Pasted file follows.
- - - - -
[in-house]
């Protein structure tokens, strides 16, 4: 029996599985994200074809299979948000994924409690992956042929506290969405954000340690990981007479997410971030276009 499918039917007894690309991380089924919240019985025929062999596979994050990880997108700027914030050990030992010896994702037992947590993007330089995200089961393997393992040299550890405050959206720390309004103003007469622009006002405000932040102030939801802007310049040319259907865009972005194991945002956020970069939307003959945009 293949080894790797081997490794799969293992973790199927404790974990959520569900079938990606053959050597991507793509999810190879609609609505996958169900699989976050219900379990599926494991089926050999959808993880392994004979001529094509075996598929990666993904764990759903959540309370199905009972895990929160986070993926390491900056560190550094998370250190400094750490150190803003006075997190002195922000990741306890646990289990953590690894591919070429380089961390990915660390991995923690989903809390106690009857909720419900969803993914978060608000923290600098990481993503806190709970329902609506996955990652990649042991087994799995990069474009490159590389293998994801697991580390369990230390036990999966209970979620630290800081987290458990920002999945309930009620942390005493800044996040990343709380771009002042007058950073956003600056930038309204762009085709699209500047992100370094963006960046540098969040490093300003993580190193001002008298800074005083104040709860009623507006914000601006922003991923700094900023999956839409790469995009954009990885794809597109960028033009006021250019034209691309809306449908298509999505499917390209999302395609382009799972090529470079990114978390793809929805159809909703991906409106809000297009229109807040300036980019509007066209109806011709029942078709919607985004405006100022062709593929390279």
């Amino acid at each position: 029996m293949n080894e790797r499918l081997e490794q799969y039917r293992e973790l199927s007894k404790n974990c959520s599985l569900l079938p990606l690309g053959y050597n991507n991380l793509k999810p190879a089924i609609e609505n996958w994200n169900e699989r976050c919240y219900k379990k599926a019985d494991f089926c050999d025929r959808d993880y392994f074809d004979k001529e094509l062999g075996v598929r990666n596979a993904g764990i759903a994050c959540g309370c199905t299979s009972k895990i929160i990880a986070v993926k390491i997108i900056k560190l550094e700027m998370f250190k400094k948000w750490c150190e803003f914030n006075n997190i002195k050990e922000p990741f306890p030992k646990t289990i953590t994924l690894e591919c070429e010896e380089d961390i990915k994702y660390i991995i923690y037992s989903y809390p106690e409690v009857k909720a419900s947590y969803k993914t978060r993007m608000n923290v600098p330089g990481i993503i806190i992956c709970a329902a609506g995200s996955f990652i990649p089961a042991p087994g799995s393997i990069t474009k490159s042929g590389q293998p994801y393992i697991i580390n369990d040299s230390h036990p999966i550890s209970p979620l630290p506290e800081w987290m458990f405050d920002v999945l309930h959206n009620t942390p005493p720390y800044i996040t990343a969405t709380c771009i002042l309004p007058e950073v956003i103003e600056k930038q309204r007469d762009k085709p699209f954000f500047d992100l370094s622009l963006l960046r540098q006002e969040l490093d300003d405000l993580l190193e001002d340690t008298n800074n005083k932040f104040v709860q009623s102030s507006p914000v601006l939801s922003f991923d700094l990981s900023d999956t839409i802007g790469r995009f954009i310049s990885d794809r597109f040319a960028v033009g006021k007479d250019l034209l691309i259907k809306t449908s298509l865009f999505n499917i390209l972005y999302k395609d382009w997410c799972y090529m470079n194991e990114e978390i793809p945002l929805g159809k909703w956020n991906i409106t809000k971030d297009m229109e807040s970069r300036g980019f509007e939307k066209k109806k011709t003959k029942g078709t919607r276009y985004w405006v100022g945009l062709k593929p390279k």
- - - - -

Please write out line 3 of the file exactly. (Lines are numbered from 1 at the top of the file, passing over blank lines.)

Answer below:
């Amino acid at each position: 029996m293949n080894e790797r499918l081997e490794q799969y039917r293992e973790l199927s007894k404790n974990c959520s599985l569900l079938p990606l690309g053959y050597n991507n991380l793509k999810p190879a089924i609609e609505n996958w994200n169900e699989r976050c919240y219900k379990k599926a019985d494991f089926c050999d025929r959808d993880y392994f074809d004979k001529e094509l062999g075996v598929r990666n596979a993904g764990i759903a994050c959540g309370c199905t299979s009972k895990i929160i990880a986070v993926k390491i997108i900056k560190l550094e700027m998370f250190k400094k948000w750490c150190e803003f914030n006075n997190i002195k050990e922000p990741f306890p030992k646990t289990i953590t994924l690894e591919c070429e010896e380089d961390i990915k994702y660390i991995i923690y037992s989903y809390p106690e409690v009857k909720a419900s947590y969803k993914t978060r993007m608000n923290v600098p330089g990481i993503i806190i992956c709970a329902a609506g995200s996955f990652i990649p089961a042991p087994g799995s393997i990069t474009k490159s042929g590389q293998p994801y393992i697991i580390n369990d040299s230390h036990p999966i550890s209970p979620l630290p506290e800081w987290m458990f405050d920002v999945l309930h959206n009620t942390p005493p720390y800044i996040t990343a969405t709380c771009i002042l309004p007058e950073v956003i103003e600056k930038q309204r007469d762009k085709p699209f954000f500047d992100l370094s622009l963006l960046r540098q006002e969040l490093d300003d405000l993580l190193e001002d340690t008298n800074n005083k932040f104040v709860q009623s102030s507006p914000v601006l939801s922003f991923d700094l990981s900023d999956t839409i802007g790469r995009f954009i310049s990885d794809r597109f040319a960028v033009g006021k007479d250019l034209l691309i259907k809306t449908s298509l865009f999505n499917i390209l972005y999302k395609d382009w997410c799972y090529m470079n194991e990114e978390i793809p945002l929805g159809k909703w956020n991906i409106t809000k971030d297009m229109e807040s970069r300036g980019f509007e939307k066209k109806k011709t003959k029942g078709t919607r276009y985004w405006v100022g945009l062709k593929p390279k």